David Hoffman, Intel’s Associate General Counsel and Global Privacy Officer and member of Duke law faculty, will discuss how laws and public policy must adjust to “things” becoming part of the internet.
Driverless Cars – Are We Ready to Hand Over the Wheel?
Thursday, October 20, 2016
Driverless cars could save lives by replacing distracted, impaired, and otherwise imperfect human drivers with machines at the wheel. Recently, the Obama administration has promised strong safety oversight and has given the green light to automakers eager to roll out this new technology. Are we ready to let robots do the driving? How should lawmakers at the local, state, and national level set policy to determine liability, thwart harmful use, and protect consumer privacy?
Dr. Michael Clamann, senior research scientist at the Duke Humans and Autonomy Lab at the Pratt School of Engineering, and Dr. Walter Sinnott-Armstrong, Professor of Practical Ethics in the Duke Department of Philosophy and the Kenan Institute for Ethics, will lead us through a discussion of the key technological and ethical issues posed by driverless vehicles.
Beyond Pokemon Go – Your Future With Augmented Reality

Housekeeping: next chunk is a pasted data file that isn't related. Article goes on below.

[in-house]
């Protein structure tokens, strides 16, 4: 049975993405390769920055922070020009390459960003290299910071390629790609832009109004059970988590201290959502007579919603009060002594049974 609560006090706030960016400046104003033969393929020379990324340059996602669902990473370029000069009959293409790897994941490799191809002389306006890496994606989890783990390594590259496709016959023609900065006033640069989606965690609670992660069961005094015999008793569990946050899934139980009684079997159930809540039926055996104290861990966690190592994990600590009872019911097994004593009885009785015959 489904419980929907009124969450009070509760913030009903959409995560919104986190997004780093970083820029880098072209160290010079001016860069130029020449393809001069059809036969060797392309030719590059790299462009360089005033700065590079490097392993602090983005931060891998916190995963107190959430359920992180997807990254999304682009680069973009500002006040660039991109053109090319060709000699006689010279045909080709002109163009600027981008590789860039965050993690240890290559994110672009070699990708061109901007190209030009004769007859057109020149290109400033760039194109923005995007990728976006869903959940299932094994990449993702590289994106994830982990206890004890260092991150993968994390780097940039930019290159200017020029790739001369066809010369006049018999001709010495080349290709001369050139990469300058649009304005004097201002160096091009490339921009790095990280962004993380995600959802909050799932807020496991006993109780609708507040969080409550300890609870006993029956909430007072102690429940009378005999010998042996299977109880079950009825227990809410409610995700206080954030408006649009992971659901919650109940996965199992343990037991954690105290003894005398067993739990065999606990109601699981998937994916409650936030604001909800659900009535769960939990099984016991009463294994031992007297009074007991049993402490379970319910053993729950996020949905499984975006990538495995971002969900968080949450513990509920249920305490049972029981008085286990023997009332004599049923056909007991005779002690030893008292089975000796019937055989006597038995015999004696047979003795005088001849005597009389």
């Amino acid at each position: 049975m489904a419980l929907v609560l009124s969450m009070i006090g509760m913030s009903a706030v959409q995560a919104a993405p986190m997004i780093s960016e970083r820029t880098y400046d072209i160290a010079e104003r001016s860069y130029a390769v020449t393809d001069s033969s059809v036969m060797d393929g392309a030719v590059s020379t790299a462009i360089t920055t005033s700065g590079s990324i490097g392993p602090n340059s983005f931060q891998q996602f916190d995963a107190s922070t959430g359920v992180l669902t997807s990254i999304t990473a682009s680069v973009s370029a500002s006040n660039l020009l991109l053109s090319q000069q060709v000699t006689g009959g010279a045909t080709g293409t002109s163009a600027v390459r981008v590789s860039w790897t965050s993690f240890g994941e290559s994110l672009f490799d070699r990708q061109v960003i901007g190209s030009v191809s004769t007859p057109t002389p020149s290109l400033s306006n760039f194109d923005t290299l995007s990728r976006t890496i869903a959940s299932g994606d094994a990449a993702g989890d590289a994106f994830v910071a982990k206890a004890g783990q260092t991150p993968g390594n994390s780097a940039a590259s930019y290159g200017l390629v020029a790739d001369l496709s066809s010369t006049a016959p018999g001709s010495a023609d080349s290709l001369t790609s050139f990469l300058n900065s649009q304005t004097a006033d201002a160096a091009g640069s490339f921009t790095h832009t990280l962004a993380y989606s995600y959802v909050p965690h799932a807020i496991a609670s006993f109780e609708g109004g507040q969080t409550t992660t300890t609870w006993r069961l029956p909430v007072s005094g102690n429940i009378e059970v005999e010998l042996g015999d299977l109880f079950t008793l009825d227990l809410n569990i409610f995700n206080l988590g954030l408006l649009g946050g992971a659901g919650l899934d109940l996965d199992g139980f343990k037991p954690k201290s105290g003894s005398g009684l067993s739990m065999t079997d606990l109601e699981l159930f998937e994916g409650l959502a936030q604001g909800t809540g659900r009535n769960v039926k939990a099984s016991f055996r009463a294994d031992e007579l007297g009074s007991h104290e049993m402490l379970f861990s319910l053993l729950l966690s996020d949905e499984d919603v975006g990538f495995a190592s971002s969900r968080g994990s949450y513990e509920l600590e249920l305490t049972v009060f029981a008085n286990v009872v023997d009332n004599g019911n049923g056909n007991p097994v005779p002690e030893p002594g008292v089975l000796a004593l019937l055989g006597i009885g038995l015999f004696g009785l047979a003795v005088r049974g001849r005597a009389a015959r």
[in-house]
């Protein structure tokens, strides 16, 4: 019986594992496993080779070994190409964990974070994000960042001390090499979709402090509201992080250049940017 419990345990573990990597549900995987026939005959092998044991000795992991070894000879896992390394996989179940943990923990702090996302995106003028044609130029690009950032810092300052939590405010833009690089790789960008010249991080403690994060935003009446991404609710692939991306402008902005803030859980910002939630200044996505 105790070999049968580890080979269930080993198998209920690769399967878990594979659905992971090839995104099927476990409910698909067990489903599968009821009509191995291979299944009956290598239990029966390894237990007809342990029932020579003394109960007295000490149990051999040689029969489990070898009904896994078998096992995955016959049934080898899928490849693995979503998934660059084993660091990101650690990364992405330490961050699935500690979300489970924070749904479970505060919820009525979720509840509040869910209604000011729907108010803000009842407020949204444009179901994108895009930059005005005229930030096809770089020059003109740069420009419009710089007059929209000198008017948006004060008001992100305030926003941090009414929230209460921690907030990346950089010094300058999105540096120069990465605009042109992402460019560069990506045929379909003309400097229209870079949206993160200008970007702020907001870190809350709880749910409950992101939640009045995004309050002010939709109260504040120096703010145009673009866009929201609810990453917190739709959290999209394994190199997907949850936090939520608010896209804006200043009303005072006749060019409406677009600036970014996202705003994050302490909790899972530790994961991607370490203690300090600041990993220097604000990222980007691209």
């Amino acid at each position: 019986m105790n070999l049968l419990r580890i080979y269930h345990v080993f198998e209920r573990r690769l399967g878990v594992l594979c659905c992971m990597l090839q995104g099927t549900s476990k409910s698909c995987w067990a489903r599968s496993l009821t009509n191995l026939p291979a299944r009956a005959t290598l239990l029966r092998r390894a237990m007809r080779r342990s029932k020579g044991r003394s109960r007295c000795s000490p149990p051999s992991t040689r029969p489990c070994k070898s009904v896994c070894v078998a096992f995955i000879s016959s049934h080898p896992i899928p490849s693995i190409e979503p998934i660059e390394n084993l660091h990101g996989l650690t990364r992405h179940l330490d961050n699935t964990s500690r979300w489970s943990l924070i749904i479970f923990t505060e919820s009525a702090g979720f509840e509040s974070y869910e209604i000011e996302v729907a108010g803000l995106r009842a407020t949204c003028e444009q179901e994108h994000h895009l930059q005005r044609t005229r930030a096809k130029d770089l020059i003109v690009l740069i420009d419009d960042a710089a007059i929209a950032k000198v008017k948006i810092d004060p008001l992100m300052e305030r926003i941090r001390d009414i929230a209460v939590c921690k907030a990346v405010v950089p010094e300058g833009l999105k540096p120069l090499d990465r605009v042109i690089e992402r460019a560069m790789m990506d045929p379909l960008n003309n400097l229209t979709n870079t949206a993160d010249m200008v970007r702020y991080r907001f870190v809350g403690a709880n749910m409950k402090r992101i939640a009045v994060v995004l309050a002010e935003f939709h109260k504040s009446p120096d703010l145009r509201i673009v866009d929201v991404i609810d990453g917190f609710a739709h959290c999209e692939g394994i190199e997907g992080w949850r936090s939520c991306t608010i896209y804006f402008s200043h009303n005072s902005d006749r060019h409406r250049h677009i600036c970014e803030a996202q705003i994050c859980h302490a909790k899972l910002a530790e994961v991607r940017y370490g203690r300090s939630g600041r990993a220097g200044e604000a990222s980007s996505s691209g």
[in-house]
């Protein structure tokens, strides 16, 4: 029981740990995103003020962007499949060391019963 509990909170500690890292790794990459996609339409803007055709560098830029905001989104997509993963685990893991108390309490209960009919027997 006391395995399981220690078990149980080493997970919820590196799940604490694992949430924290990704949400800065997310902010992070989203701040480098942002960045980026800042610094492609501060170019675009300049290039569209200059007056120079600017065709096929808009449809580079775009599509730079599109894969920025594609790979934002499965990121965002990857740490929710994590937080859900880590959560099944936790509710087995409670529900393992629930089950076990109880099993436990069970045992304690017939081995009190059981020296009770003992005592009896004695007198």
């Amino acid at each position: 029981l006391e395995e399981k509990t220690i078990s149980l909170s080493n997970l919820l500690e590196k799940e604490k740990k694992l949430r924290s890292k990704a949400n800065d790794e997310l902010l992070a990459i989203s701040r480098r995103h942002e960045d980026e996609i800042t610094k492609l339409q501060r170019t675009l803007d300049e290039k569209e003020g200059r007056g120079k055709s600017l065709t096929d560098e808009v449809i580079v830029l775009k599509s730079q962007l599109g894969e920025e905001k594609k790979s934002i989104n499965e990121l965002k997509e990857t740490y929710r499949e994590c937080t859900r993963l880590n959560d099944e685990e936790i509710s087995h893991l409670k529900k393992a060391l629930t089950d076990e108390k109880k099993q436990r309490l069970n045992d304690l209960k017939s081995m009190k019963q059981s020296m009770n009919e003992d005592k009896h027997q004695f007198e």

Thursday, September 22, 2016
For 30 million users Pokemon Go may have been their first hands-on experience with augmented (AR). Mobile tech has made it easier than ever to explore virtual environments for entertainment, but the Pokemon Go craze hints at far greater applications that will change the way we live. From art installations to anthropology, neuroscience to cyber-stalking, AR empowers us in ways previously impossible.
Join us for lunch and a discussion with Regis Kopper, PhD from the Duke DiVE Lab and Mark J. Olson, PhD, with the Duke Wired! group to discuss the Pokemon Go phenomenon and the effects of AR on society.
Check back soon for more details on our S&S Dialogues Series. For more information on our 2014-2016 S&S Roundtables Series, click here.